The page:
“My home and my work environments became beautiful places to live and work in,” she recalls.Â “My finances improved dramatically. I eliminated my debt, I created an investment plan and I stopped giving away so much of my precious time and energy to people who didn’t appreciate it.”
Today, Richardson coaches people on how to create lifestyles and environments that honor their deepest need for things like joy, beauty, rest, creative expression and peace. She says the pursuit of bigger dreams and desires may take a back seat to meeting basic needs at first.
“If you’re struggling financially, you should be investing in your financial health,” says Richardson. “If your house looks like a bomb went off in it, you really should be focused on making your home environment more soul-nourishing. If your relationships are one-way streets and they’re not headed in your direction, you should focus on either telling the truth in your relationships or letting some toxic people go.”
Create a Circle of Support
When we start to practice these forms of self-care, our real dreams and desires become more apparent, Richardson says. The challenge is to stay on track, especially when family members or friends don’t understand or appreciate our new ways, and old habits slip back in. Without support and accountability, she observes, most people will fall short of long-lasting success.
To help her readers get and stay on course, Richardson encourages them to create free Life Makeover™ groups, based on the concepts and practices outlined in her books. Her website allows people to connect with others on the same path and to create support groups in their own communities, using guidelines found on the site. Richardson currently counts about 4,000 such Life Makeover groups around the world.
In Upton, Massachusetts, Jennifer Copley Downing created her own group eight years ago, when she felt a need for community and connection. Today, she has seven “sisters” in her life, who have shared challenges and triumphs around careers, relationships, health, parenting and elder care.
“Working in groups keeps you accountable and supported; you don’t feel like you are doing all this alone,” Copley Downing says. “Most important, you can know that you’re not losing your mind—that others have gone through similar things and think the same way.” â€¯ Little Assists from Lots of Friends
Bob Doyle took the group support idea to a new level when he created the free Boundless Living Challenge (BLC) on the Internet last summer. Doyle, who teaches an online program called “Wealth Beyond Reason,” was featured in the movie, The Secret. The film describes a universal Law of Attraction, wherein a person’s thoughts, emotions and expectations shape their life experiences. The film encourages viewers to envision the lives of their dreams. In Doyle’s ongoing BLC, thousands of people are doing this in a public forum.
“The idea was to give them an environment to basically state an intention in a very visible way,” says Doyle. “And, in addition to having the tools and resources [on the website], they’ve got this community of people who are also up to some pretty powerful things in their lives—all different kinds of things—but all have a common goal, which is that they want to get unstuck and they want to accomplish something.”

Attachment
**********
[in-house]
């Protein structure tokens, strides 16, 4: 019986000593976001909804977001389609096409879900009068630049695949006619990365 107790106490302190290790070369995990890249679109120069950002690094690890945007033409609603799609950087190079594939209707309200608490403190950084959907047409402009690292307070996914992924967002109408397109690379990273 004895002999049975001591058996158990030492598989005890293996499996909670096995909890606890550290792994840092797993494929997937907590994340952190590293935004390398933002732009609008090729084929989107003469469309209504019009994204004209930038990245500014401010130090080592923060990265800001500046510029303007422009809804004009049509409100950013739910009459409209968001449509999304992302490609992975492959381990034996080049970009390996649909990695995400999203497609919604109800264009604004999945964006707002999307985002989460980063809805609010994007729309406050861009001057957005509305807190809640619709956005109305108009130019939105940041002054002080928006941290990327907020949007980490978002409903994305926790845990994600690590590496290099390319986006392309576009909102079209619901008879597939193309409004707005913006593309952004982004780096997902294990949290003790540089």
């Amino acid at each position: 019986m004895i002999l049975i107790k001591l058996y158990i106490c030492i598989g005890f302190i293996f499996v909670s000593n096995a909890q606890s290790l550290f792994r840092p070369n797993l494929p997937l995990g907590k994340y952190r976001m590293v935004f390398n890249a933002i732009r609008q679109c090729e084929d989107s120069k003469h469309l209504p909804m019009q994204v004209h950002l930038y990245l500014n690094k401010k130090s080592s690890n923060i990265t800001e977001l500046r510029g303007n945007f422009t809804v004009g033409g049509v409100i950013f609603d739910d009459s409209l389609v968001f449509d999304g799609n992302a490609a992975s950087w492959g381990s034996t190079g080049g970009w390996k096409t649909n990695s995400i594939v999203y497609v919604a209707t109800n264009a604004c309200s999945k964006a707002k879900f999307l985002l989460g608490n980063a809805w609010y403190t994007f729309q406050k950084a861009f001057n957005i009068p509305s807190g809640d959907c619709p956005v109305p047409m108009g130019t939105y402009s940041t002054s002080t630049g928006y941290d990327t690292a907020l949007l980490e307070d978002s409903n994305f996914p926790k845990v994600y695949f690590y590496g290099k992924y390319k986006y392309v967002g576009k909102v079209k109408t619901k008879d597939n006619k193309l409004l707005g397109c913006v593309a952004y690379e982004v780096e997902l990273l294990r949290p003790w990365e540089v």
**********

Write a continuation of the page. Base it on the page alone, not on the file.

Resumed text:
People use blogs, photos and videos on the site to describe their desires and track their progress and challenges along the way. Fellow BLC members offer support, advice and encouragement as they share their own struggles and report victories in the areas of health, creativity, career, relationships and business pursuits. The process creates online friendships and communities of support for when the going gets rough. Similar social networking sites for posting desires and connecting with like-minded seekers include 43things.com and Intent.com.
Doyle participated in his own challenge program by stating a goal of performing live music. “What I discovered during the course of this challenge is that I had real stuff about looking stupid or making a mistake or not being perfect,” Doyle recalls, “and so it was about breaking through all of that and just going out there and expressing myself through musical performance, whether or not it was perfect, and being okay with that.”
Change One Thing, Change Everything
Doyle says that the breakthroughs that he made spilled into other areas of his life related to self-expression, a carryover effect common among participants who take risks and push beyond their comfort zones in a supportive, non-judgmental environment. Not everyone realizes their stated goal in the suggested 45-day time frame, says Doyle, but most people see progress.
“I was talking to someone the other day whose challenge is to write a book,” Doyle reports, “and I asked her if it had gotten done in the first 45 days. She said no, but it was nearly competed, and that it would have gotten nowhere if she had not taken the challenge.”
After completing their initial challenge, it’s not unusual for people to continue to post information and updates in order to stay connected to a community of kindred, encouraging spirits. Doyle himself has taken on another challenge and enlisted the help of coaches and friends to keep progressing in the work that he’s been living and teaching for years.
"Because it doesn’t matter how much you know intellectually about a particular thing,” says Doyle. “There’s always going to be somebody who sees you differently than you are able to see yourself.”